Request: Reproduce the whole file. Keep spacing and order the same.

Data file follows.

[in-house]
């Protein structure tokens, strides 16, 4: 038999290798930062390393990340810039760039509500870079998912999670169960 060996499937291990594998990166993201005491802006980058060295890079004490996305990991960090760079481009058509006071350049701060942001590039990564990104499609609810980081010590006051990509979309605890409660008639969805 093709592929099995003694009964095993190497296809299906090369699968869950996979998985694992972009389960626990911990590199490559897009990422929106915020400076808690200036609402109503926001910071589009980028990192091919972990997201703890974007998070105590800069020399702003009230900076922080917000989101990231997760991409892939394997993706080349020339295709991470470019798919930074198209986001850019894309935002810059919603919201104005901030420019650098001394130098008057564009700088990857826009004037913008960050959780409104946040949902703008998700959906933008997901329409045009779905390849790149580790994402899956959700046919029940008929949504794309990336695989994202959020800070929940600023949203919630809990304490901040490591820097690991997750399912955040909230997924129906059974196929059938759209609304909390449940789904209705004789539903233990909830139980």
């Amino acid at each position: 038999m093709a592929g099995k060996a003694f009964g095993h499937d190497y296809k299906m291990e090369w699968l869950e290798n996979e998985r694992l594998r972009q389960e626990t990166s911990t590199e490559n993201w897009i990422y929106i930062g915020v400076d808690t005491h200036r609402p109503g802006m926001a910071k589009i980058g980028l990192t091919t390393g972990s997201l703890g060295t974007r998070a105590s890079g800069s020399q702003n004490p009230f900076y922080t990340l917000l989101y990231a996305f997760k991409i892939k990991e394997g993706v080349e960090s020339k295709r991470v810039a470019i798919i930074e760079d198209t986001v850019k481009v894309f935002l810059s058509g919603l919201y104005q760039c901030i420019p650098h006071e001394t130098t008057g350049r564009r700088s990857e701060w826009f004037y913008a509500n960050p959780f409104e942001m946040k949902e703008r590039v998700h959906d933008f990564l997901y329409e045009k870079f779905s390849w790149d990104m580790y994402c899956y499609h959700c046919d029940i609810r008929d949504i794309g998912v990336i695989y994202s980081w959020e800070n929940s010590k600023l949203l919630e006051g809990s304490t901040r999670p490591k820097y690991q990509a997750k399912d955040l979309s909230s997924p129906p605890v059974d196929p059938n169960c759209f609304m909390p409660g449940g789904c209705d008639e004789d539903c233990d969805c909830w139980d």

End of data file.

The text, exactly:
[in-house]
């Protein structure tokens, strides 16, 4: 038999290798930062390393990340810039760039509500870079998912999670169960 060996499937291990594998990166993201005491802006980058060295890079004490996305990991960090760079481009058509006071350049701060942001590039990564990104499609609810980081010590006051990509979309605890409660008639969805 093709592929099995003694009964095993190497296809299906090369699968869950996979998985694992972009389960626990911990590199490559897009990422929106915020400076808690200036609402109503926001910071589009980028990192091919972990997201703890974007998070105590800069020399702003009230900076922080917000989101990231997760991409892939394997993706080349020339295709991470470019798919930074198209986001850019894309935002810059919603919201104005901030420019650098001394130098008057564009700088990857826009004037913008960050959780409104946040949902703008998700959906933008997901329409045009779905390849790149580790994402899956959700046919029940008929949504794309990336695989994202959020800070929940600023949203919630809990304490901040490591820097690991997750399912955040909230997924129906059974196929059938759209609304909390449940789904209705004789539903233990909830139980």
């Amino acid at each position: 038999m093709a592929g099995k060996a003694f009964g095993h499937d190497y296809k299906m291990e090369w699968l869950e290798n996979e998985r694992l594998r972009q389960e626990t990166s911990t590199e490559n993201w897009i990422y929106i930062g915020v400076d808690t005491h200036r609402p109503g802006m926001a910071k589009i980058g980028l990192t091919t390393g972990s997201l703890g060295t974007r998070a105590s890079g800069s020399q702003n004490p009230f900076y922080t990340l917000l989101y990231a996305f997760k991409i892939k990991e394997g993706v080349e960090s020339k295709r991470v810039a470019i798919i930074e760079d198209t986001v850019k481009v894309f935002l810059s058509g919603l919201y104005q760039c901030i420019p650098h006071e001394t130098t008057g350049r564009r700088s990857e701060w826009f004037y913008a509500n960050p959780f409104e942001m946040k949902e703008r590039v998700h959906d933008f990564l997901y329409e045009k870079f779905s390849w790149d990104m580790y994402c899956y499609h959700c046919d029940i609810r008929d949504i794309g998912v990336i695989y994202s980081w959020e800070n929940s010590k600023l949203l919630e006051g809990s304490t901040r999670p490591k820097y690991q990509a997750k399912d955040l979309s909230s997924p129906p605890v059974d196929p059938n169960c759209f609304m909390p409660g449940g789904c209705d008639e004789d539903c233990d969805c909830w139980d």